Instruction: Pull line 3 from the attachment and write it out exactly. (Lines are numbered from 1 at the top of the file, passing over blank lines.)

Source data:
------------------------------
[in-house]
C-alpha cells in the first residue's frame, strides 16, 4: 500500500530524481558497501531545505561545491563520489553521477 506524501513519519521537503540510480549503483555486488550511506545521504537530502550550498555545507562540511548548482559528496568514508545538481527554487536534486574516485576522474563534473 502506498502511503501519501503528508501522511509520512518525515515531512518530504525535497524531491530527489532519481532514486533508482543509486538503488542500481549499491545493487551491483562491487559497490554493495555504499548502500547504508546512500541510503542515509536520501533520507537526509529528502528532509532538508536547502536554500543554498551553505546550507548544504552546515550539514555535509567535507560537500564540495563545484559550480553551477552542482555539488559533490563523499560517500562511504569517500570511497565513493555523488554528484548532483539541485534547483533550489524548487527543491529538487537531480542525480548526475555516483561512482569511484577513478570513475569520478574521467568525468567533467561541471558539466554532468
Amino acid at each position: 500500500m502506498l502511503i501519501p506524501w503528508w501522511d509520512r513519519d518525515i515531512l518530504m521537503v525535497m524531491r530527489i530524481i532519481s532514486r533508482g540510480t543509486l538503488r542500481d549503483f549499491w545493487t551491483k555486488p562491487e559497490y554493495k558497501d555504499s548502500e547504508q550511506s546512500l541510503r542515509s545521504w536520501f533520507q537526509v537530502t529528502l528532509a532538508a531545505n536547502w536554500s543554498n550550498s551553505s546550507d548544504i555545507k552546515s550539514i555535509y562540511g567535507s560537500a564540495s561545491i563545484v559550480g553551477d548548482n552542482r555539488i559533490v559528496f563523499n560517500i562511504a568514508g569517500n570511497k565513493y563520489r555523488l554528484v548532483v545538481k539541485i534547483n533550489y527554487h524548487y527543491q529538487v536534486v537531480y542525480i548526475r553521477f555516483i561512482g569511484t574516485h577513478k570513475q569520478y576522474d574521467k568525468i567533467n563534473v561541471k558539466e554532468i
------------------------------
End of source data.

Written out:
Amino acid at each position: 500500500m502506498l502511503i501519501p506524501w503528508w501522511d509520512r513519519d518525515i515531512l518530504m521537503v525535497m524531491r530527489i530524481i532519481s532514486r533508482g540510480t543509486l538503488r542500481d549503483f549499491w545493487t551491483k555486488p562491487e559497490y554493495k558497501d555504499s548502500e547504508q550511506s546512500l541510503r542515509s545521504w536520501f533520507q537526509v537530502t529528502l528532509a532538508a531545505n536547502w536554500s543554498n550550498s551553505s546550507d548544504i555545507k552546515s550539514i555535509y562540511g567535507s560537500a564540495s561545491i563545484v559550480g553551477d548548482n552542482r555539488i559533490v559528496f563523499n560517500i562511504a568514508g569517500n570511497k565513493y563520489r555523488l554528484v548532483v545538481k539541485i534547483n533550489y527554487h524548487y527543491q529538487v536534486v537531480y542525480i548526475r553521477f555516483i561512482g569511484t574516485h577513478k570513475q569520478y576522474d574521467k568525468i567533467n563534473v561541471k558539466e554532468i